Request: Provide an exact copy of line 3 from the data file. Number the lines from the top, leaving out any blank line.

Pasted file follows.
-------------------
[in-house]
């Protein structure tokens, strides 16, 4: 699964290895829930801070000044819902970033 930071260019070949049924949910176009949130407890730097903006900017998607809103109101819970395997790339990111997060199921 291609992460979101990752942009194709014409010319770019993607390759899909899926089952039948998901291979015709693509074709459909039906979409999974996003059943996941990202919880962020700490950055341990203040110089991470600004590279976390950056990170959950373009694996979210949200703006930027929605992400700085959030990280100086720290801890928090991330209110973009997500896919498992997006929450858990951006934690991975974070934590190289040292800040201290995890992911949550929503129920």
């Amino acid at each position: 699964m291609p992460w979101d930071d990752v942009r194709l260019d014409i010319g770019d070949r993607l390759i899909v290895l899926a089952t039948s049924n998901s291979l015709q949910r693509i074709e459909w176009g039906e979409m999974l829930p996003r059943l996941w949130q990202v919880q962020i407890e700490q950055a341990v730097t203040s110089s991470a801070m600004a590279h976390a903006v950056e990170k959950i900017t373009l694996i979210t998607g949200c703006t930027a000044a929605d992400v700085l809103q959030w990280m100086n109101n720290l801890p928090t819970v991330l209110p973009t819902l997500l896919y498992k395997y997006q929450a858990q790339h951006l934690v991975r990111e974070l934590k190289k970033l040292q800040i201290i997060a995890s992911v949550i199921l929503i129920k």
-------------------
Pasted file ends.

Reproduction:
């Amino acid at each position: 699964m291609p992460w979101d930071d990752v942009r194709l260019d014409i010319g770019d070949r993607l390759i899909v290895l899926a089952t039948s049924n998901s291979l015709q949910r693509i074709e459909w176009g039906e979409m999974l829930p996003r059943l996941w949130q990202v919880q962020i407890e700490q950055a341990v730097t203040s110089s991470a801070m600004a590279h976390a903006v950056e990170k959950i900017t373009l694996i979210t998607g949200c703006t930027a000044a929605d992400v700085l809103q959030w990280m100086n109101n720290l801890p928090t819970v991330l209110p973009t819902l997500l896919y498992k395997y997006q929450a858990q790339h951006l934690v991975r990111e974070l934590k190289k970033l040292q800040i201290i997060a995890s992911v949550i199921l929503i129920k």